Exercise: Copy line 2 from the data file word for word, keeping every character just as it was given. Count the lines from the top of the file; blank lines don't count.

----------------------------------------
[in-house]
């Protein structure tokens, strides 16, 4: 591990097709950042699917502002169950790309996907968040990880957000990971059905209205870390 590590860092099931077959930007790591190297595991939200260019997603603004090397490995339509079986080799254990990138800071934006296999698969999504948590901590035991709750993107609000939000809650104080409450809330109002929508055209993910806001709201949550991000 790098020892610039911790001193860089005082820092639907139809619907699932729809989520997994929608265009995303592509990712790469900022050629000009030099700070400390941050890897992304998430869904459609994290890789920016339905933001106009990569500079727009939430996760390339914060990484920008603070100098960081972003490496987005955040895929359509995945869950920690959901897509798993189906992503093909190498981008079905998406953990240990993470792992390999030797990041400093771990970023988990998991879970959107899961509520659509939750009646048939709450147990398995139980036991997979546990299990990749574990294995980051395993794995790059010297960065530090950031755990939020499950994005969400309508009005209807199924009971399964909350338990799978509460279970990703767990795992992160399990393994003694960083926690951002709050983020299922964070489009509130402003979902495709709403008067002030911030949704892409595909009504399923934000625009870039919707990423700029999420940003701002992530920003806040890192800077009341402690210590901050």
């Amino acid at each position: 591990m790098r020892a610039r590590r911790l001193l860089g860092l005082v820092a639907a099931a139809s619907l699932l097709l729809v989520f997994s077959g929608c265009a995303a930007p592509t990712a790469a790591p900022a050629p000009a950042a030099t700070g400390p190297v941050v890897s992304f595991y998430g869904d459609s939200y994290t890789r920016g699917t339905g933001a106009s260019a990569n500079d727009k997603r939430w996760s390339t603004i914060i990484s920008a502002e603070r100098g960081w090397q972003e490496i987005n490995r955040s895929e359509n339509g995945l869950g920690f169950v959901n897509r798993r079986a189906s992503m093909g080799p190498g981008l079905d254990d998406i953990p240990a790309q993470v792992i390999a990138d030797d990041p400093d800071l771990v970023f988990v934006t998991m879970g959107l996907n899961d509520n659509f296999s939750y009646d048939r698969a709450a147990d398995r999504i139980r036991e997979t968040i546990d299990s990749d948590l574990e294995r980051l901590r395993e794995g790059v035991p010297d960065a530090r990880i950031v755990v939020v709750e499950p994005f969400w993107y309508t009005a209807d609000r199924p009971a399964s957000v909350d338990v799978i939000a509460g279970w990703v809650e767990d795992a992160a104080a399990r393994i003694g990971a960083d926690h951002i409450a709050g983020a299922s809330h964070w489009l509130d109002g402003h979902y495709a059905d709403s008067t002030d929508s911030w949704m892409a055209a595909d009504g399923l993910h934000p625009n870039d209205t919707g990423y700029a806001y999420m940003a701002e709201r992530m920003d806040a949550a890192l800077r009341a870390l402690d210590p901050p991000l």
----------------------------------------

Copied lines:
């Protein structure tokens, strides 16, 4: 591990097709950042699917502002169950790309996907968040990880957000990971059905209205870390 590590860092099931077959930007790591190297595991939200260019997603603004090397490995339509079986080799254990990138800071934006296999698969999504948590901590035991709750993107609000939000809650104080409450809330109002929508055209993910806001709201949550991000 790098020892610039911790001193860089005082820092639907139809619907699932729809989520997994929608265009995303592509990712790469900022050629000009030099700070400390941050890897992304998430869904459609994290890789920016339905933001106009990569500079727009939430996760390339914060990484920008603070100098960081972003490496987005955040895929359509995945869950920690959901897509798993189906992503093909190498981008079905998406953990240990993470792992390999030797990041400093771990970023988990998991879970959107899961509520659509939750009646048939709450147990398995139980036991997979546990299990990749574990294995980051395993794995790059010297960065530090950031755990939020499950994005969400309508009005209807199924009971399964909350338990799978509460279970990703767990795992992160399990393994003694960083926690951002709050983020299922964070489009509130402003979902495709709403008067002030911030949704892409595909009504399923934000625009870039919707990423700029999420940003701002992530920003806040890192800077009341402690210590901050």